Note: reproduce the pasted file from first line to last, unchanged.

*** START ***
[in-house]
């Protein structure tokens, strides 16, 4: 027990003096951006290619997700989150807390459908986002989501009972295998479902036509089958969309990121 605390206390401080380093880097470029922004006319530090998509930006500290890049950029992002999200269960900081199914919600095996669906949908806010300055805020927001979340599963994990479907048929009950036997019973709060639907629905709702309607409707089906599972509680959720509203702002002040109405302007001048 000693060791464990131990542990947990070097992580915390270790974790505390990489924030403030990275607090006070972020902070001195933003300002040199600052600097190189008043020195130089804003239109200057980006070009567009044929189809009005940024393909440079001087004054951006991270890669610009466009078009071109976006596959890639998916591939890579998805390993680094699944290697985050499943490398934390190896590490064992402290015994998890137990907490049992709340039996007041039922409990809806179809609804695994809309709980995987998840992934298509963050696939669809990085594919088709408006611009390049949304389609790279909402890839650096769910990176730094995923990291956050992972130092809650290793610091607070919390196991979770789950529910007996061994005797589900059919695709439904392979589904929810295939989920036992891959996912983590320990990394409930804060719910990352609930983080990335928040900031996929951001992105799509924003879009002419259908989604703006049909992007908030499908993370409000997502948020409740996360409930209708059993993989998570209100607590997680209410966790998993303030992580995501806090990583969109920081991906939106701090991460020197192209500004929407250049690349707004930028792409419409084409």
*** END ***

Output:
[in-house]
């Protein structure tokens, strides 16, 4: 027990003096951006290619997700989150807390459908986002989501009972295998479902036509089958969309990121 605390206390401080380093880097470029922004006319530090998509930006500290890049950029992002999200269960900081199914919600095996669906949908806010300055805020927001979340599963994990479907048929009950036997019973709060639907629905709702309607409707089906599972509680959720509203702002002040109405302007001048 000693060791464990131990542990947990070097992580915390270790974790505390990489924030403030990275607090006070972020902070001195933003300002040199600052600097190189008043020195130089804003239109200057980006070009567009044929189809009005940024393909440079001087004054951006991270890669610009466009078009071109976006596959890639998916591939890579998805390993680094699944290697985050499943490398934390190896590490064992402290015994998890137990907490049992709340039996007041039922409990809806179809609804695994809309709980995987998840992934298509963050696939669809990085594919088709408006611009390049949304389609790279909402890839650096769910990176730094995923990291956050992972130092809650290793610091607070919390196991979770789950529910007996061994005797589900059919695709439904392979589904929810295939989920036992891959996912983590320990990394409930804060719910990352609930983080990335928040900031996929951001992105799509924003879009002419259908989604703006049909992007908030499908993370409000997502948020409740996360409930209708059993993989998570209100607590997680209410966790998993303030992580995501806090990583969109920081991906939106701090991460020197192209500004929407250049690349707004930028792409419409084409």